TiqIQ: Plenty of Affordable Tickets Available for Key Yankees-Blue Jays Series

There might not be a bigger series in the immediate future for the New York Yankees and Toronto Blue Jays than the one that has the two AL East rivals facing off on August 7. New York has ridden an elite offense to the top of the division through the first half of the 2015 MLB season, but Toronto rests just 4.5 games back with an even better offense, based on the amount of runs scored by both clubs this season. When the two get together at Yankee Stadium for a three-game set this week, the aftermath could point to an eventual division winner.

There is naturally a ton on the line in this mammoth-sized clash, while bad rivalry blood and explosive offenses also add to the allure. If that wasn’t enough, the pure value of Yankees tickets in this particular matchup shoots this series through the roof when it comes to fans getting serious bang for their buck, with no games coming in at over $79 on average. Compared to the average Yankees ticket for the rest of the year (over $171), the discount is quite clear on the secondary market. On the primary market, all three games this series have discounts available for MasterCard card holders buying on Yankees.com.

The beauty of any matchup at Yankee Stadium is that power can always come in heavy doses. Combine the forces of two of the league’s most potent offenses, and fans could be in for a downright dirty pairing. Game one ($75.66 on average, $21 to get in) definitely rolls with that theme, as R.A. Dickey takes the mound for the Jays. Dickey has actually been quite good as of late, as the 40-year old knuckleballer has been fairly stingy in improving his overall numbers compared to where they stood earlier in the season. Keeping that up in Yankee Stadium won’t be easy, though, especially when he’s going up against big bats like Mark Teixeira and Alex Rodriguez, both of whom own home runs opposing the right-hander.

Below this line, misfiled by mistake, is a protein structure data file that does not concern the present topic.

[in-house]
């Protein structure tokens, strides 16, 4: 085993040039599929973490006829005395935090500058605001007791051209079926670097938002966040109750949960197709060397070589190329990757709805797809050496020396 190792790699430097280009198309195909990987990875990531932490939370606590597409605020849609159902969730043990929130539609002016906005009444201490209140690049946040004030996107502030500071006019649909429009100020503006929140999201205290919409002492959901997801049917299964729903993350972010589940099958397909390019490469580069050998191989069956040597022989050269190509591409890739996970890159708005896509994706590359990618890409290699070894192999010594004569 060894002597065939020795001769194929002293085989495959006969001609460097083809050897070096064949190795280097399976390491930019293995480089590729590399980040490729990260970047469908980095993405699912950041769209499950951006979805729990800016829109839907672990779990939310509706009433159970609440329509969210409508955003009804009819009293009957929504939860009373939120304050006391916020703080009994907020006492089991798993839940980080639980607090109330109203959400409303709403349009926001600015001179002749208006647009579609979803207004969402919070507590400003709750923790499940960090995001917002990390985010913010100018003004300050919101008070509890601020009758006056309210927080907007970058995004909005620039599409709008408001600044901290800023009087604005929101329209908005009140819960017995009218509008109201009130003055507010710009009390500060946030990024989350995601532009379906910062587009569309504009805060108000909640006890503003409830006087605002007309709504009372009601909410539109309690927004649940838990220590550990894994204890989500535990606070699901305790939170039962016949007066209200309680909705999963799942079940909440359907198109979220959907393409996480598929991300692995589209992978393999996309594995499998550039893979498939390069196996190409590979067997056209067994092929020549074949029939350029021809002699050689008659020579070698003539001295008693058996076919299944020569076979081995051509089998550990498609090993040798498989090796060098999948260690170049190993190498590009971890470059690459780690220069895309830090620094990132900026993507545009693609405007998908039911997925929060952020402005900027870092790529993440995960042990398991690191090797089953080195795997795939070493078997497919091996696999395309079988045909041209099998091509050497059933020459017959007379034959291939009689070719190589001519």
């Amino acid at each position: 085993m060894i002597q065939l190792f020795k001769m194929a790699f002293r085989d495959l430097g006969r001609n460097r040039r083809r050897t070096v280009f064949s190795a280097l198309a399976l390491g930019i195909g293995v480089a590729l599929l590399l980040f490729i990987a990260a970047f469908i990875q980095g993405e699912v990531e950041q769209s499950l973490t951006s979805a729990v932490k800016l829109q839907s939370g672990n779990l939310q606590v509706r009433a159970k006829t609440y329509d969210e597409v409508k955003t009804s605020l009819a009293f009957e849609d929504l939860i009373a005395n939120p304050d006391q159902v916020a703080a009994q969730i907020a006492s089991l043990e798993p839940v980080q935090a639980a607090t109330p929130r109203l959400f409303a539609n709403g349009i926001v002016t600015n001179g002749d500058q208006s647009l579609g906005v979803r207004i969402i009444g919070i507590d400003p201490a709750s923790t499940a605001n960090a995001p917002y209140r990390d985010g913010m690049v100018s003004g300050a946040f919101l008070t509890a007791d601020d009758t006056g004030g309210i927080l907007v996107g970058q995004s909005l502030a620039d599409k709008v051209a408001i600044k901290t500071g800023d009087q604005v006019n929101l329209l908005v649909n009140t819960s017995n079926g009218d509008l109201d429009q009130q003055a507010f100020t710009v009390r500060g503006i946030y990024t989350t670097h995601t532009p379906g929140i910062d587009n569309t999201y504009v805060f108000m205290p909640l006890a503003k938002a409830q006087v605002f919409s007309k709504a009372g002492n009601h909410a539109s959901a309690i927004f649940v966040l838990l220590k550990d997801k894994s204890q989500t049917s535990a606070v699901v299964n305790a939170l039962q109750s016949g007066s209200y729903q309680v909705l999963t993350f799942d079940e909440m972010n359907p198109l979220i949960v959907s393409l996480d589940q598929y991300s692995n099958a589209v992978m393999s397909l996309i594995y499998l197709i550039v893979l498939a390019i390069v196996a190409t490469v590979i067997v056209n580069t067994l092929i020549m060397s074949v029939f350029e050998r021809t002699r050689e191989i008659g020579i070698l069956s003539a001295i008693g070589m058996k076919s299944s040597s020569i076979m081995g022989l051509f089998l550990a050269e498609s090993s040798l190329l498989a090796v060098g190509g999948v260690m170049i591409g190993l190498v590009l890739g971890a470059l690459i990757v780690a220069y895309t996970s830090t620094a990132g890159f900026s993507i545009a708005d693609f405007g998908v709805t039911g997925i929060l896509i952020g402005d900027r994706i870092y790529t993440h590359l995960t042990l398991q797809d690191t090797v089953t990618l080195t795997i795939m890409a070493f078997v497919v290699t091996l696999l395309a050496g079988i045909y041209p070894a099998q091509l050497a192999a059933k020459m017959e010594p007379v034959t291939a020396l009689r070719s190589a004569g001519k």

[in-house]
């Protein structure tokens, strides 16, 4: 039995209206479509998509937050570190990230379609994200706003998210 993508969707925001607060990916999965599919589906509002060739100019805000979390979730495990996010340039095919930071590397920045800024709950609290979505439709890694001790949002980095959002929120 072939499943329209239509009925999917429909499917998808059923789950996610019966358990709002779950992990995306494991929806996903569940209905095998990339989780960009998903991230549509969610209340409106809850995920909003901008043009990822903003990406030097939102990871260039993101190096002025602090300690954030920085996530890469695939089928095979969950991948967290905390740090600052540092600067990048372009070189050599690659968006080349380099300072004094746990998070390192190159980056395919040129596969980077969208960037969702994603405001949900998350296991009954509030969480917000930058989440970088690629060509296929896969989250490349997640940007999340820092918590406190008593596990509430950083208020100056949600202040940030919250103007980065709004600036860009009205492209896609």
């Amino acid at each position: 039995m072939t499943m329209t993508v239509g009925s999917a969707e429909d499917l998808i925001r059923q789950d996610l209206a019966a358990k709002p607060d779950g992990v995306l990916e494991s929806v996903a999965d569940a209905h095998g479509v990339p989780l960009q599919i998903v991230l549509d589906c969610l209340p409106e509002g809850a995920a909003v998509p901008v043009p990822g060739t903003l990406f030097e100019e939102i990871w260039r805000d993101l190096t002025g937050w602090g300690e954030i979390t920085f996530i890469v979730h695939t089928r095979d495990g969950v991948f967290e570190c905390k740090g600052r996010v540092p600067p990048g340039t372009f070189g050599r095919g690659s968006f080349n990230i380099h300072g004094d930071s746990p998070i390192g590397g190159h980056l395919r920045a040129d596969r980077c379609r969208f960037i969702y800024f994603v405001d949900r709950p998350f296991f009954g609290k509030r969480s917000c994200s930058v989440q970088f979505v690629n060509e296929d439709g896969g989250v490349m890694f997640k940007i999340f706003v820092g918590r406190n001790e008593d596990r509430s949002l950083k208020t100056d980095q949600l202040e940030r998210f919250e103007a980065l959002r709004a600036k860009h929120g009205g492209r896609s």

If Toronto stifles the Yanks in the opener, the pinstripes might be in even more trouble come game two ($73.45 on average, $21 for the cheap seats), when they go up against familiar foe and former American League Cy Young award winner David Price. Toronto recently padded their pitching rotation with the elite arm and Price answered with a dominant debut against the Twins. Price will have to especially watch out for Brian McCann and Teixeira in this one, as both hitters own three career home runs off the staff ace.

Game three wraps this series up in style ($78.36, $21 to get in) with Marco Estrada slinging pitches to home plate. If the first two games don’t go as planned for the Yanks, this one is sure to, as Estrada offers up major power connection on his pitches. Estrada has followed suit of Dickey and Price with strong play as of late, but has still had some trouble with getting New York’s better bats out and could be primed for a letdown at Yankee Stadium.